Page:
Kristin Litzelman, PhD, University of Wisconsin
As Americans are living longer, healthier lives, the country is experiencing demographic changes – in many communities, older adults are making up a larger and larger segment of the population. These changes have substantial impacts on communities, including what services they offer, how they distribute resources, and how they plan for the future. Addressing the needs of the aging population and their families is a critical part of maintaining community health and wellness, and will require the collaboration of many public and private sectors and stakeholders.
A critical step in addressing the aging-related needs of communities is encouraging positive, problem-solving focused conversations. By talking openly and engaging community leaders in conversations population aging, we can help our communities accurately understand why these changes are happening and work towards the right systems and supports that make the community a good place to live at any age.
Recent research by the Frameworks Institute suggests that specific strategies can help open the conversation around aging. Certain ways of thinking about aging create obstacles and barriers to change, and strategies that change the communication frame can overcome those barriers and facilitate effective communication and problem solving. For example, while referring to “seniors” characterizes older adults as “other”, more neutral terms like “older people” trigger an inclusive mindset that facilitates problem solving. Similarly, referencing demographic changes as the “age wave” leads to a fatalistic mindset in the audience, leading them to think that there is nothing they can do about the situation and short-circuiting communication and problem solving, whereas drawing on our cultural value of ingenuity and conceptualizing aging as building momentum expand thinking about the possibilities that accompany aging. By thoughtfully framing the way we talk about aging, we can communicate more effectively and create inclusivity for all members of our communities.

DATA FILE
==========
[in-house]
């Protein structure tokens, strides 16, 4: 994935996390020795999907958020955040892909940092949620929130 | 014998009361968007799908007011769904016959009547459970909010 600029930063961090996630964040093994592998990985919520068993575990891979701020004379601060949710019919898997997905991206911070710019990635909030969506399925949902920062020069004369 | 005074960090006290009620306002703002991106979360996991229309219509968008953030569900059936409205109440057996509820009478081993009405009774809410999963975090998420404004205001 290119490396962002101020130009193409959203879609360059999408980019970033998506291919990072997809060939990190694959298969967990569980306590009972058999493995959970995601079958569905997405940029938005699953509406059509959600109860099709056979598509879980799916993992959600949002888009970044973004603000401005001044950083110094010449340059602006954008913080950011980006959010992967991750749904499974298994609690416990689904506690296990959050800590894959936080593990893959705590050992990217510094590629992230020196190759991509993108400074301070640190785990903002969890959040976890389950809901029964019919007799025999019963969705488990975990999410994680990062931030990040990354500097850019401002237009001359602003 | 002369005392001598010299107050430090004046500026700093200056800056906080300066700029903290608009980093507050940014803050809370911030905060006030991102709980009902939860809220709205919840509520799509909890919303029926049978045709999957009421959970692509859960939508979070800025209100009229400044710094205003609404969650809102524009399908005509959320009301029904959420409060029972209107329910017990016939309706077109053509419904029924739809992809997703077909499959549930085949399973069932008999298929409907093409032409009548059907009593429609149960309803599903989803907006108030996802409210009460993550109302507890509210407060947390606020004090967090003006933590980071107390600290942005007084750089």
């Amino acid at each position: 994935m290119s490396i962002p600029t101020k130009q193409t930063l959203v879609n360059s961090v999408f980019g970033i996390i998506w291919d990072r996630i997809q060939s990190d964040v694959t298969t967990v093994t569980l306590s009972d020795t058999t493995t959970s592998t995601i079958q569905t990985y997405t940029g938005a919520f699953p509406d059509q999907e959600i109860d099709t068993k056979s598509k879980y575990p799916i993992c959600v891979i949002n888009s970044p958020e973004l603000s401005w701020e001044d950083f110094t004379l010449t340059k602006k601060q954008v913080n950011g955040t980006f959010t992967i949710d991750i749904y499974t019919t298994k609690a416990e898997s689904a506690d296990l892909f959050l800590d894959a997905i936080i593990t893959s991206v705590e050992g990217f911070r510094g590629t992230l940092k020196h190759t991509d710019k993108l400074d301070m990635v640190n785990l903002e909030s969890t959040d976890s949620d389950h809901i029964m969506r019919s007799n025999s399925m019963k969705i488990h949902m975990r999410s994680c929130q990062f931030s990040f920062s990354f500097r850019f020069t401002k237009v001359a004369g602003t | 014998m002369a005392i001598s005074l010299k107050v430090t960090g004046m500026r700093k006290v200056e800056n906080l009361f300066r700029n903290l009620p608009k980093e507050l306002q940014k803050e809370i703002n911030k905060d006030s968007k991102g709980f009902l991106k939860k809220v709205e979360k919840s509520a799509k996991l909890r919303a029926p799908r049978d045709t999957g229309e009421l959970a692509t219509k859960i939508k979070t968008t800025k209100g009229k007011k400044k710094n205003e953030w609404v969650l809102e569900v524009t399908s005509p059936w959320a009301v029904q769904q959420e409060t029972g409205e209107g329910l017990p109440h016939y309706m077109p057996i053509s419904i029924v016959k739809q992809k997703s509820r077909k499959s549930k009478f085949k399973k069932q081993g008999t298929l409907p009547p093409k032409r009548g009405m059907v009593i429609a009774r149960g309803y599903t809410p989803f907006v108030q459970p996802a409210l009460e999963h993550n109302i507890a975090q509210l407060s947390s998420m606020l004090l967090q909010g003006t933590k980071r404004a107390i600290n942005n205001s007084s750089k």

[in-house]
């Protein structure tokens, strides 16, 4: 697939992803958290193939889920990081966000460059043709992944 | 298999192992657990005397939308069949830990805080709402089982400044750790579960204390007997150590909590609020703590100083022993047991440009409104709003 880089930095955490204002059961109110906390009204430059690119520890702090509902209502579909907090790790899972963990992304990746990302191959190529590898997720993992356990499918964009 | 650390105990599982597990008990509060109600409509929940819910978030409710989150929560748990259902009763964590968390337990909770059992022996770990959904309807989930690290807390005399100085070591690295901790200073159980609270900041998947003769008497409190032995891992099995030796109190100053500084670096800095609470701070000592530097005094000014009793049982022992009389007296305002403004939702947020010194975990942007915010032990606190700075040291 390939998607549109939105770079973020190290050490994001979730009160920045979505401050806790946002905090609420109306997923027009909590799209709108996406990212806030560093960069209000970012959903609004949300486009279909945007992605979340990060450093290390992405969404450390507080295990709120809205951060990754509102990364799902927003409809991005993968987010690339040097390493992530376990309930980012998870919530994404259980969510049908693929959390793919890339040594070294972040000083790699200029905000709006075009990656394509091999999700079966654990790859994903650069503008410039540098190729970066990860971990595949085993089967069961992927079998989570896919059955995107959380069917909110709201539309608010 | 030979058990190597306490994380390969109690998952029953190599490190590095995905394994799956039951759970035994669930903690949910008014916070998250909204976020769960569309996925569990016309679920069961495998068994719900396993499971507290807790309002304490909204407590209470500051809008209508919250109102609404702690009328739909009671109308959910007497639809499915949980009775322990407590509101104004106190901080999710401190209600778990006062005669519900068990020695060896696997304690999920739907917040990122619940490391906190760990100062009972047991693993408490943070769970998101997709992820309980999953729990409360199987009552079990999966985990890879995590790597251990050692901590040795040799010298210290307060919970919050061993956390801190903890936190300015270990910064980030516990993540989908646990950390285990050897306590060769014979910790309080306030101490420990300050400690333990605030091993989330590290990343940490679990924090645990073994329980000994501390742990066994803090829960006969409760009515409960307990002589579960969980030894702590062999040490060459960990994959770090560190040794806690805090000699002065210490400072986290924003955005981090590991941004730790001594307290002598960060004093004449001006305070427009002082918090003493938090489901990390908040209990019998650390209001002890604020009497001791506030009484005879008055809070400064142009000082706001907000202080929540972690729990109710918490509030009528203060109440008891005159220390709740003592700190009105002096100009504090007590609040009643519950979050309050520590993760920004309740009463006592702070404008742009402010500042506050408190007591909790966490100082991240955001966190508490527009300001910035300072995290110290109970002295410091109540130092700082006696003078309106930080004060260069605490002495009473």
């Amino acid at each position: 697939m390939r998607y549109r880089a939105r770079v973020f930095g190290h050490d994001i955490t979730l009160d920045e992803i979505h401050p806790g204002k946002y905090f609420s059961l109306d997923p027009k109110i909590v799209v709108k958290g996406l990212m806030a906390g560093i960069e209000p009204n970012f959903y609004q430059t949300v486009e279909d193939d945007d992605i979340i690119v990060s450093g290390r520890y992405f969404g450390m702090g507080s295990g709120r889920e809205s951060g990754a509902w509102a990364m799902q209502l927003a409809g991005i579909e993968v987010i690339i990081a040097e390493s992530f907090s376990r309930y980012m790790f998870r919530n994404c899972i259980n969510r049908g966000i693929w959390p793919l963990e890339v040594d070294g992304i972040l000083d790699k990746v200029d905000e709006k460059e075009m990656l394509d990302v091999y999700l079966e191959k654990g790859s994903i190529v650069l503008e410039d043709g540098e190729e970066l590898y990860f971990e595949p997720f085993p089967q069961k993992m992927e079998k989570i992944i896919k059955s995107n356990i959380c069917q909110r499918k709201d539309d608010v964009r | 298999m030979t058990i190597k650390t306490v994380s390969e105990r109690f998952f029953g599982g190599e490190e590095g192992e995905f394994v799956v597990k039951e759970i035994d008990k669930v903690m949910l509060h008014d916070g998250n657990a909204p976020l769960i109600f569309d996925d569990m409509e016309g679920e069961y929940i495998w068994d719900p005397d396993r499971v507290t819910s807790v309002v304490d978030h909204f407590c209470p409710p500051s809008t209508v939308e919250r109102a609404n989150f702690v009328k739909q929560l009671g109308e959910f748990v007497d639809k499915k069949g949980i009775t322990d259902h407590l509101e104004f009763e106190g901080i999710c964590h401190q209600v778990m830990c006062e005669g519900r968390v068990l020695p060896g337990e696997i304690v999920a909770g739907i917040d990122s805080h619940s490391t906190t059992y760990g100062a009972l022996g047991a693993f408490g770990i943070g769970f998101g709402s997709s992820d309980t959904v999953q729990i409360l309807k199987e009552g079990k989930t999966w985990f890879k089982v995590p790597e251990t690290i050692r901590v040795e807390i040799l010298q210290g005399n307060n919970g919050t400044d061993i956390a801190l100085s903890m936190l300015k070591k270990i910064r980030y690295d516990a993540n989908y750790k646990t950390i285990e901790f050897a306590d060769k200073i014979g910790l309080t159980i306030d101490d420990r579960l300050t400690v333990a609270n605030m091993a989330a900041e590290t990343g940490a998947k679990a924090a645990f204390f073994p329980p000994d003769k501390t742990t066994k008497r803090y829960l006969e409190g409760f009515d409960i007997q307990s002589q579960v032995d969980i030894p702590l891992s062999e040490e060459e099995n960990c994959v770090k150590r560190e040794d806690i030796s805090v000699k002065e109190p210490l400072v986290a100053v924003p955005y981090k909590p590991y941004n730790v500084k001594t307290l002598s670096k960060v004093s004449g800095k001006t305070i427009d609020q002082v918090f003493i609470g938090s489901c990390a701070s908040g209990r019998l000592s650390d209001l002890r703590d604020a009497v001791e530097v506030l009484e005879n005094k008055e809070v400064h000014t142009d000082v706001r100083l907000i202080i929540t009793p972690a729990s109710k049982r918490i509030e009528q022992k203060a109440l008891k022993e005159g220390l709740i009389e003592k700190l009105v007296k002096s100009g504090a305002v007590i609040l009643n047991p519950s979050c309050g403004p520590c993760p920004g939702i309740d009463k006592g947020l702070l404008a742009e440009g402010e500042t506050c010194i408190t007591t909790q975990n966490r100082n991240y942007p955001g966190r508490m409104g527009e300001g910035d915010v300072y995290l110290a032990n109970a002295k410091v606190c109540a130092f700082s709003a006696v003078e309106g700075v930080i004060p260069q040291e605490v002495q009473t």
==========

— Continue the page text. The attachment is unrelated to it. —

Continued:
In Wisconsin, we have been working to put this approach into practice by aligning our communication strategies with the best practices created by the Frameworks Institute. We recently updated our Creating Aging Friendly Communities facilitation guide to ensure that we are using inclusive pronouns (“we” language instead of “they” language), referring back to creative values and metaphors, and employing the evidence-based narratives recommended by the Frameworks Institute. This approach supports our efforts to engage with community members to catalyze support for creating inclusive communities throughout Wisconsin.
To learn more about the Frameworks Institute and how we incorporating their reframing aging best practices, you can listen to our recent webinar here.